Film Society of Lincoln center
'Mary Poppins' screens as a director's influence in Lincoln Center's David Fincher retrospective.
As new initiatives have been filed in recent weeks with the state attorney general, the sponsors of these measures have come under criticism -- not as much for what the initiatives propose but for the people making the proposals.
One frequent criticism: the initiative sponsors are rich.
They are wealthy unions or cororations. Or they are billionaires in some cases. And why should rich people come down and impose their policy preferences?
The criticism is unsurprising, but it misses the point.
The problem with initiative sponsors in California isn't that they're rich.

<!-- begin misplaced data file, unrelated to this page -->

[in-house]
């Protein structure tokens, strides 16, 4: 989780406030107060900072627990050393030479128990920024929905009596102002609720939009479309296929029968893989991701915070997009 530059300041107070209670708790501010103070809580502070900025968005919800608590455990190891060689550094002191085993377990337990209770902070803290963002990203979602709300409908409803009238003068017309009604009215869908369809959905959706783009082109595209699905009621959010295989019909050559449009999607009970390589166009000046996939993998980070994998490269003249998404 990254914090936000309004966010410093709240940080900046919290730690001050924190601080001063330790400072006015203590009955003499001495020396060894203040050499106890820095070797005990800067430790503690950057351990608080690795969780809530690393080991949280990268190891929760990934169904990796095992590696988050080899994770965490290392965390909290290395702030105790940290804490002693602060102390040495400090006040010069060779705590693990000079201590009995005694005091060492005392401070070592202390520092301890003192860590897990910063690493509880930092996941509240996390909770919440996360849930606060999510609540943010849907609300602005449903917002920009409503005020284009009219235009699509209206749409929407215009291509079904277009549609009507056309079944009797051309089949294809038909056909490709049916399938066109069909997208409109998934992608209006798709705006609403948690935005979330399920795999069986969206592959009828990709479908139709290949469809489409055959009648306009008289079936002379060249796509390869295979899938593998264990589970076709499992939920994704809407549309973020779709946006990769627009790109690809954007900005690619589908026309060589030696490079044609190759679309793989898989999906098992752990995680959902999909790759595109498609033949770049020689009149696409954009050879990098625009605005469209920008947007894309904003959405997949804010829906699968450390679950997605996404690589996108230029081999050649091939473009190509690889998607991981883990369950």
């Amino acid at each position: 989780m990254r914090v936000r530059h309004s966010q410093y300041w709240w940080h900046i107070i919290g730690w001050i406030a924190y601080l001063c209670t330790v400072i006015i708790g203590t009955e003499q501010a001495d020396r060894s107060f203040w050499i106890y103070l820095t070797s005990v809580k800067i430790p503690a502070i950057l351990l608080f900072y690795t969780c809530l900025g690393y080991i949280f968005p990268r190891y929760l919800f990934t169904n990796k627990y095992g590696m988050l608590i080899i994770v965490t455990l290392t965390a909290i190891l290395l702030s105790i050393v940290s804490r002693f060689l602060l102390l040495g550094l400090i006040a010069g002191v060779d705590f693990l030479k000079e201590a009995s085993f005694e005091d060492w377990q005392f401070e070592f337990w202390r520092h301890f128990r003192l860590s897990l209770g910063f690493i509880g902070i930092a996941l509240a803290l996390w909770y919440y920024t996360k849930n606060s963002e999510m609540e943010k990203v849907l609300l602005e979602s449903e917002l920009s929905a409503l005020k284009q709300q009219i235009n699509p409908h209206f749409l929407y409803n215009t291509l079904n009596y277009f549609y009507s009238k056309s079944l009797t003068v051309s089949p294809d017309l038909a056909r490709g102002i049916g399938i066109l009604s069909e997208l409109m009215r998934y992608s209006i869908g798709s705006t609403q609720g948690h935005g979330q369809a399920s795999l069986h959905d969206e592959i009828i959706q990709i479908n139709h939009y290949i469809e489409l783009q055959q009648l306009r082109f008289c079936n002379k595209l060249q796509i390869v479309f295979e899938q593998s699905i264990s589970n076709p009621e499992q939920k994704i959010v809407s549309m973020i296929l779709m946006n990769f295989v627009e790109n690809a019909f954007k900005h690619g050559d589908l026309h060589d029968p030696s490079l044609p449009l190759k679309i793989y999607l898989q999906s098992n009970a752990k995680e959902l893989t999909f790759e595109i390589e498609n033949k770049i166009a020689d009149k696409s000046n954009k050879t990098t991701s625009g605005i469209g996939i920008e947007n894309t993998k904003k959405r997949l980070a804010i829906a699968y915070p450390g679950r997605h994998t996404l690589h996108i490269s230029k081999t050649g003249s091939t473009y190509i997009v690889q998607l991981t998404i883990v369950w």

The problem with initiative sponsors in California is that they aren't perfect.
Because in California, an initiative sponsor must be perfect.
How's that? Unlike in every other state and country with an initiative process, California doesn't permit the legislative body to make fixes or changes to a ballot initiative.
Only the people can make a change. So what the initiative sponsor drafts is what will stand, no matter how poorly drafted.
Of course, initiative sponsors can deal with this problem by including language that permits legislative amendment of their measures. But many of the initiatives recently filed don't include such language. One tax initiative -- an income tax increase to fund education -- makes doubly sure that no problems will be fixed by expressly prohibiting amendment.
If you bother to read initiatives, you should look at the end of the measures to see whether amendment is permitted. And if it isn't, you should understand that the people who wrote this initiative think they are perfect.
Then you might ask yourself if you should trust a measure from people who are so sure of themselves.